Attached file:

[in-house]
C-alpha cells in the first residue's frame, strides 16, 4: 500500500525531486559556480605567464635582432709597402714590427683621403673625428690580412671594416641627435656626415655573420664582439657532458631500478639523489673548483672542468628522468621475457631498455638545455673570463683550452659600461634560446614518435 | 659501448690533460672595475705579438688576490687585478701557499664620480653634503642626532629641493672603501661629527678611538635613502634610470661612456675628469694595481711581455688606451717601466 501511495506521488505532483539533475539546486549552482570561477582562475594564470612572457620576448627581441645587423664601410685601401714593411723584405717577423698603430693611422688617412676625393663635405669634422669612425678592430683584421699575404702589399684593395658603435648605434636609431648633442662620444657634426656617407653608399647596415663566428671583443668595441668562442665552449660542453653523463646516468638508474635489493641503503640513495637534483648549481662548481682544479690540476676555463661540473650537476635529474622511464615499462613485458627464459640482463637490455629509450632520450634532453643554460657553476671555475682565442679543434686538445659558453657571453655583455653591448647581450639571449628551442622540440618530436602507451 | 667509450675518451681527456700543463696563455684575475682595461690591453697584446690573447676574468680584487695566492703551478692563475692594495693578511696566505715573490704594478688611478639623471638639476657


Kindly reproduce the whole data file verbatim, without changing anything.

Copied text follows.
[in-house]
C-alpha cells in the first residue's frame, strides 16, 4: 500500500525531486559556480605567464635582432709597402714590427683621403673625428690580412671594416641627435656626415655573420664582439657532458631500478639523489673548483672542468628522468621475457631498455638545455673570463683550452659600461634560446614518435 | 659501448690533460672595475705579438688576490687585478701557499664620480653634503642626532629641493672603501661629527678611538635613502634610470661612456675628469694595481711581455688606451717601466 501511495506521488505532483539533475539546486549552482570561477582562475594564470612572457620576448627581441645587423664601410685601401714593411723584405717577423698603430693611422688617412676625393663635405669634422669612425678592430683584421699575404702589399684593395658603435648605434636609431648633442662620444657634426656617407653608399647596415663566428671583443668595441668562442665552449660542453653523463646516468638508474635489493641503503640513495637534483648549481662548481682544479690540476676555463661540473650537476635529474622511464615499462613485458627464459640482463637490455629509450632520450634532453643554460657553476671555475682565442679543434686538445659558453657571453655583455653591448647581450639571449628551442622540440618530436602507451 | 667509450675518451681527456700543463696563455684575475682595461690591453697584446690573447676574468680584487695566492703551478692563475692594495693578511696566505715573490704594478688611478639623471638639476657